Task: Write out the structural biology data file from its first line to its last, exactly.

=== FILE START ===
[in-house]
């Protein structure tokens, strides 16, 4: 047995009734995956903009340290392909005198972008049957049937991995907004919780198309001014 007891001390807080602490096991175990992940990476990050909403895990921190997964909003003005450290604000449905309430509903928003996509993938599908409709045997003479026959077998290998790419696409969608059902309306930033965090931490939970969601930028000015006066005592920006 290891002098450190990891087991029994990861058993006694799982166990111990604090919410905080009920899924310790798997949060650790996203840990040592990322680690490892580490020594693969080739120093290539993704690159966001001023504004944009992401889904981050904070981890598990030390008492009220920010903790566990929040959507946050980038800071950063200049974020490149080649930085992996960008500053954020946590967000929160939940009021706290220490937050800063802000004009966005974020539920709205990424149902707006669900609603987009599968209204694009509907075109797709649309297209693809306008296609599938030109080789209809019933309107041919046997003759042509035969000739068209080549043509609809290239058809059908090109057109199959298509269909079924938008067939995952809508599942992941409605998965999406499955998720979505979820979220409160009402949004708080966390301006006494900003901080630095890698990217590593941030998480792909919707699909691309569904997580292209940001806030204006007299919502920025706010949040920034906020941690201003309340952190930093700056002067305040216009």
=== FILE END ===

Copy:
[in-house]
């Protein structure tokens, strides 16, 4: 047995009734995956903009340290392909005198972008049957049937991995907004919780198309001014 007891001390807080602490096991175990992940990476990050909403895990921190997964909003003005450290604000449905309430509903928003996509993938599908409709045997003479026959077998290998790419696409969608059902309306930033965090931490939970969601930028000015006066005592920006 290891002098450190990891087991029994990861058993006694799982166990111990604090919410905080009920899924310790798997949060650790996203840990040592990322680690490892580490020594693969080739120093290539993704690159966001001023504004944009992401889904981050904070981890598990030390008492009220920010903790566990929040959507946050980038800071950063200049974020490149080649930085992996960008500053954020946590967000929160939940009021706290220490937050800063802000004009966005974020539920709205990424149902707006669900609603987009599968209204694009509907075109797709649309297209693809306008296609599938030109080789209809019933309107041919046997003759042509035969000739068209080549043509609809290239058809059908090109057109199959298509269909079924938008067939995952809508599942992941409605998965999406499955998720979505979820979220409160009402949004708080966390301006006494900003901080630095890698990217590593941030998480792909919707699909691309569904997580292209940001806030204006007299919502920025706010949040920034906020941690201003309340952190930093700056002067305040216009």